One indie producer I work for lives by this credo: "Things change." We have to adapt to those changes. Having worked with him for more than 2 yrs now, I agree. Often, the changes are out of his hands, e.g. people arrive late, bulbs burn out, power outages occur, etc. Also, I have yet to come upon an indie director/producer who's had training in "project planning" or as a "project manager" like you'd find in big business; definitive "project management" often involves a "plan" and restrictions/limitations (at least related to a budget, and maybe a calendar) and any "plan" seems at odds with creativity, (certainly once editing begins), and is likely to be found only in BIG BUDGET productions. ("Bean counters" develop plans and budgets and their related restrictions; directors shoot and edit but their biggest limitation is time...not necessarily their "creativity").

I think the fact that you got paid is good, even if it turned out to be less than you expected, and the dir was rude, crude, and insensitive. I suspect things could have been much worse.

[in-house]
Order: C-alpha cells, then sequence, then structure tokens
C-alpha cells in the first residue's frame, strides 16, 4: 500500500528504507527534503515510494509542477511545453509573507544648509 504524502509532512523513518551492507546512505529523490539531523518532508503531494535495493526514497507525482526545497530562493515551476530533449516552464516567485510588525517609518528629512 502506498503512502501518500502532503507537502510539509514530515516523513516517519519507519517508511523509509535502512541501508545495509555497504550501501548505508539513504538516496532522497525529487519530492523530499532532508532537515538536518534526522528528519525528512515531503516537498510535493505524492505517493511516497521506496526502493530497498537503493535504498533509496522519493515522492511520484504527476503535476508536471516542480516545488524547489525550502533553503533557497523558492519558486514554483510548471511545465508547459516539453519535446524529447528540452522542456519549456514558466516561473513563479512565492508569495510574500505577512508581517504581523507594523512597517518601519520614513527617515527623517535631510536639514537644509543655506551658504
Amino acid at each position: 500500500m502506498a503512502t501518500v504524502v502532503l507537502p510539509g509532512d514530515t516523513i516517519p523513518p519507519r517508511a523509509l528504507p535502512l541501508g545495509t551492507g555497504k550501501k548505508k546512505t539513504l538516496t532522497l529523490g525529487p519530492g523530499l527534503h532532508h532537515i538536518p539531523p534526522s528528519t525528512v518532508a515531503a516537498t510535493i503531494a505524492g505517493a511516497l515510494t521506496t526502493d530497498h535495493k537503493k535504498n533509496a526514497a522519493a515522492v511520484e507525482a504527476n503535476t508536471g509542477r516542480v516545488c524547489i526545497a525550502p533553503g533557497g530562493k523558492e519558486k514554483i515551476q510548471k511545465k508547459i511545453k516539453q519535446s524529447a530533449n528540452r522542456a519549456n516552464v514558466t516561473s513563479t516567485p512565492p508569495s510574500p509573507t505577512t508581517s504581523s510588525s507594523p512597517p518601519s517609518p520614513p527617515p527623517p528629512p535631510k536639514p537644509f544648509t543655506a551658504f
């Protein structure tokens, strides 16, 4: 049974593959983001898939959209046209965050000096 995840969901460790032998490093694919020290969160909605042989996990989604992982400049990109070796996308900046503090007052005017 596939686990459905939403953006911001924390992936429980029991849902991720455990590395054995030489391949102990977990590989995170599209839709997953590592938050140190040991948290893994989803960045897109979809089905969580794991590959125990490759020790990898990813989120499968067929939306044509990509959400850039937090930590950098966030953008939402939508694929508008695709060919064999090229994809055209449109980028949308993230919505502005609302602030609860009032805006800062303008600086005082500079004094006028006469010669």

As for the custom XLR connector, frankly, I'd expect if he fully reimbursed you for it, then he would be entitled to own it.

Maybe I have the wrong attitude, but if I'm hired to do a job, and I need some new piece of equipment to do that job, I fully expect to buy it and add it to my list of equipment. (The thought being that, I didn't have it up til now, and if I need it to do "this" job, I wasn't fully prepared to "do" this job, and may very well need it in the future. So I'll buy it and have it when I need it again. I would now be better prepared to take on a similar job in the future).

Lastly, does anyone here actually "get it in writing", (other than weddings/events)? I haven't come across that yet. Obviously I need even more experience in that aspect.

Is my naievete showing?
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Old March 15th, 2007, 02:09 PM   #7
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umhmm